OSU plant pathologists monitor new wheat virus

soil borne wheat mosaic virus

Wheat in Oregon is a $300 million industry, and a $2 billion industry in the Pacific Northwest, so growers keep an eye out for diseases that can affect their yield and quality. Soilborne wheat mosaic virus is responsible for a disease that is shown to reduce wheat biomass growth by 37 percent and decrease grain yield by 40 percent.

The virus was found in the Midwest as early as 1919, then identified on the West Coast in 1994. In 2008, it was detected in three adjacent fields in Oregon. Still, few people have a working knowledge of this virus even though Oregon wheat growers continue to worry about its impacts.

In response, Christina Hagerty, an Oregon State University assistant professor and wheat pathologist, looked around the United States to see how others have dealt with this virus. She is currently testing varieties for genetic resistance to soilborne wheat mosaic virus for public and private breeding programs. Luckily, genetic resistance is present in most programs, but genetic resistance can come with tradeoffs.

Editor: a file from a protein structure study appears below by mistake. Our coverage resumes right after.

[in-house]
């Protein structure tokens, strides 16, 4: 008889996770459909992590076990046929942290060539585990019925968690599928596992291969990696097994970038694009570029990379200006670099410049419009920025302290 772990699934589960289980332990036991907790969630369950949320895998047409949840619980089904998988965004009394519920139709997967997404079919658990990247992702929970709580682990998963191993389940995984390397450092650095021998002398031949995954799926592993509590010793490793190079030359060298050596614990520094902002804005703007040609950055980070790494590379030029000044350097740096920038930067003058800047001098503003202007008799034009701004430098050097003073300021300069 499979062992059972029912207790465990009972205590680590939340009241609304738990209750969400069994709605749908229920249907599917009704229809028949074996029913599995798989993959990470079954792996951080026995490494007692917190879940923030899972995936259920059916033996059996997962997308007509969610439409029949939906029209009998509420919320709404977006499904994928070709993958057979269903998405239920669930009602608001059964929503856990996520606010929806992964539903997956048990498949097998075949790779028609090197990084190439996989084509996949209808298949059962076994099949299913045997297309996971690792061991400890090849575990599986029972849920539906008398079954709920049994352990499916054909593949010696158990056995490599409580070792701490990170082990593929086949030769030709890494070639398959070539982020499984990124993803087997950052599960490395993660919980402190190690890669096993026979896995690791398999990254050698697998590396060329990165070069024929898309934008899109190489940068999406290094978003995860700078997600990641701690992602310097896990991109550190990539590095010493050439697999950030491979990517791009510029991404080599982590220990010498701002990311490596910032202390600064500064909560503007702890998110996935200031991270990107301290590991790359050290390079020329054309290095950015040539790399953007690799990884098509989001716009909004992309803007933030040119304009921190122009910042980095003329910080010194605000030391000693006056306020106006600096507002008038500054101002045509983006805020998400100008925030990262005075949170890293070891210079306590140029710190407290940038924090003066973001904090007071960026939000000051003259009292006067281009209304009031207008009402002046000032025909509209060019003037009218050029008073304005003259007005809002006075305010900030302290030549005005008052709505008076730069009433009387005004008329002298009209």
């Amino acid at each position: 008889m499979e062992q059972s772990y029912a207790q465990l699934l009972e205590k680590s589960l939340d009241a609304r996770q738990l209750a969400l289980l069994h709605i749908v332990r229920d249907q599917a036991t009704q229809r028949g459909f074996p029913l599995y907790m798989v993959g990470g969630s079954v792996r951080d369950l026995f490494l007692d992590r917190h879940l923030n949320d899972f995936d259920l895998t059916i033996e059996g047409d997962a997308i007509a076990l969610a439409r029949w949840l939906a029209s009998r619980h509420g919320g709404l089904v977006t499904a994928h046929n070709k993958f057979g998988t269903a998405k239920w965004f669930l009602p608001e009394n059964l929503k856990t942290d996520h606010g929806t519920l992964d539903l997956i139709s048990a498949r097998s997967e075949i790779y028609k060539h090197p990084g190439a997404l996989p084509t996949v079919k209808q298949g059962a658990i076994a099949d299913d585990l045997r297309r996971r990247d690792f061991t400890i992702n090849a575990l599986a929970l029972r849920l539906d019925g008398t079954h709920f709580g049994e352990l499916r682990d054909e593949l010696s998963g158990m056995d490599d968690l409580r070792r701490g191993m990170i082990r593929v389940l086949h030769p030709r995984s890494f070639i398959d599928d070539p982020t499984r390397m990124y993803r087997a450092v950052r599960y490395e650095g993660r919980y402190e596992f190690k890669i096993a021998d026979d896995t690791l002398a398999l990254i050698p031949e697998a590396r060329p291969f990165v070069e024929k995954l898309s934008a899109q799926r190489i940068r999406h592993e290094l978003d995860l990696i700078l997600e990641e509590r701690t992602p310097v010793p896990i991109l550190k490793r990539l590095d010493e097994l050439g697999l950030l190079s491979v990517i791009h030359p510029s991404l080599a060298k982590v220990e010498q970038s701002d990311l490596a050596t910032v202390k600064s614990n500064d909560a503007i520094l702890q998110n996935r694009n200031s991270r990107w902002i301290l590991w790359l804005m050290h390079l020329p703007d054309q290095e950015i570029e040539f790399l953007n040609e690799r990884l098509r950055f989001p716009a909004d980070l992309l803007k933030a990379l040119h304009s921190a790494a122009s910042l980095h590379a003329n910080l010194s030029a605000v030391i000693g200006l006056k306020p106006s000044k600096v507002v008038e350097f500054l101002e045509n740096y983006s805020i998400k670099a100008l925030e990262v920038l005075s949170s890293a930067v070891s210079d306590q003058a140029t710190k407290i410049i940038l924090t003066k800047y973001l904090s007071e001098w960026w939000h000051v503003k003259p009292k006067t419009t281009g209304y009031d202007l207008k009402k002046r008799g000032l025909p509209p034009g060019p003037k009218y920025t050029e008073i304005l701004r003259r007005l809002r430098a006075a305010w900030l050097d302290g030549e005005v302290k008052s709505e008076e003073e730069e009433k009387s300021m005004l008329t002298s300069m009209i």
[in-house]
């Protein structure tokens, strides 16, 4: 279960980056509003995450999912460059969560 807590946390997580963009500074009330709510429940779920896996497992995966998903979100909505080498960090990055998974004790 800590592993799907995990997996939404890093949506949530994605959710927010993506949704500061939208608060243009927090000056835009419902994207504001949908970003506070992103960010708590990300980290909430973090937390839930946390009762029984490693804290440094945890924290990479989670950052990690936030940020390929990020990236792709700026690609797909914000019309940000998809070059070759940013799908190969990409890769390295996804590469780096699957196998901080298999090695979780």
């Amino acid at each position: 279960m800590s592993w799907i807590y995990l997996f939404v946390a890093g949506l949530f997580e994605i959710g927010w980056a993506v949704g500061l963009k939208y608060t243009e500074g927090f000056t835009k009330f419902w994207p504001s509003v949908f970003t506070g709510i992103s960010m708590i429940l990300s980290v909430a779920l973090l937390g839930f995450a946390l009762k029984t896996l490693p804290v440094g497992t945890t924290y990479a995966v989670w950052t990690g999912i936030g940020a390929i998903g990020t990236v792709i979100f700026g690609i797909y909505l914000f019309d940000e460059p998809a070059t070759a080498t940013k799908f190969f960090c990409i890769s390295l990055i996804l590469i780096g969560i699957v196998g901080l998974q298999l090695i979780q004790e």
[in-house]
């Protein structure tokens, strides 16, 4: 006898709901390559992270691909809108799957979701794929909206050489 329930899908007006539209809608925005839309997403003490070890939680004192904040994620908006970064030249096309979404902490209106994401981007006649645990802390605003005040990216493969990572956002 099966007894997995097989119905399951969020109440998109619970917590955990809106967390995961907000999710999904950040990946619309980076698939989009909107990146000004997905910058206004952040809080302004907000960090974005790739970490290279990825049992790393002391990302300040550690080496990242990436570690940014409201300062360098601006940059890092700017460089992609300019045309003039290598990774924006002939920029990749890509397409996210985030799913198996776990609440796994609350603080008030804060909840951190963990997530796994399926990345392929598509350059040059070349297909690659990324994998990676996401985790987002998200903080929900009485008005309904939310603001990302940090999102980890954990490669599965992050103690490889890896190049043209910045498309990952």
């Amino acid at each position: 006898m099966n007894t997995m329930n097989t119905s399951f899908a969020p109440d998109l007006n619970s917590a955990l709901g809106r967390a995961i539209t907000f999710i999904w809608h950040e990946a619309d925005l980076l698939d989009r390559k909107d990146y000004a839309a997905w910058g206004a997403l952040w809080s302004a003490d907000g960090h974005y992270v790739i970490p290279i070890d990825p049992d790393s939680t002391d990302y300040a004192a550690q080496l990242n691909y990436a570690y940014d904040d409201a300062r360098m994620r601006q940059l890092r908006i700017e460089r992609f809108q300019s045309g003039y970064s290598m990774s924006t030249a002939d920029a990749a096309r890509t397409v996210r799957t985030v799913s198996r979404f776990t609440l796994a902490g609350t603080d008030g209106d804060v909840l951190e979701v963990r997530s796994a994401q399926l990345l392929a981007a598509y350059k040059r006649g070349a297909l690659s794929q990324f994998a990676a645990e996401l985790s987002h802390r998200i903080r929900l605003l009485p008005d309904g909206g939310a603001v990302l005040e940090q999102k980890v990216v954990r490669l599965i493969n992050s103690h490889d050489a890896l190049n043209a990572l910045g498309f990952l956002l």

“Farmers are forced to take a gamble: Do I want lower yielding variety that has resistance, or do I want a higher yielding variety with no resistance?”, said Hagerty, who conducts research and performs Extension outreach at the Columbia Basin Agricultural Research Center outside of Pendleton. She does expect yield improvements in the soilborne wheat mosaic virus resistant varieties over time.

Hagerty is experimenting with seeding trials and following breeding programs to produce a wheat varietal more conducive to the Pacific Northwest, but she said finding a solid option for growers will take time.

For a more immediate solution, Hagerty published a diagnostic guide for wheat soilborne mosaic virus and is examining other management techniques and conducting field trials in partnership with growers. For example, she’s found preliminarily that nitrogen applications can help strengthen wheat’s ability to fight the virus, but that method is strongly dependent on rainfall. Her program will continue to investigate cultural management solutions to help growers avoid yield loss due to soilborne wheat mosaic virus.

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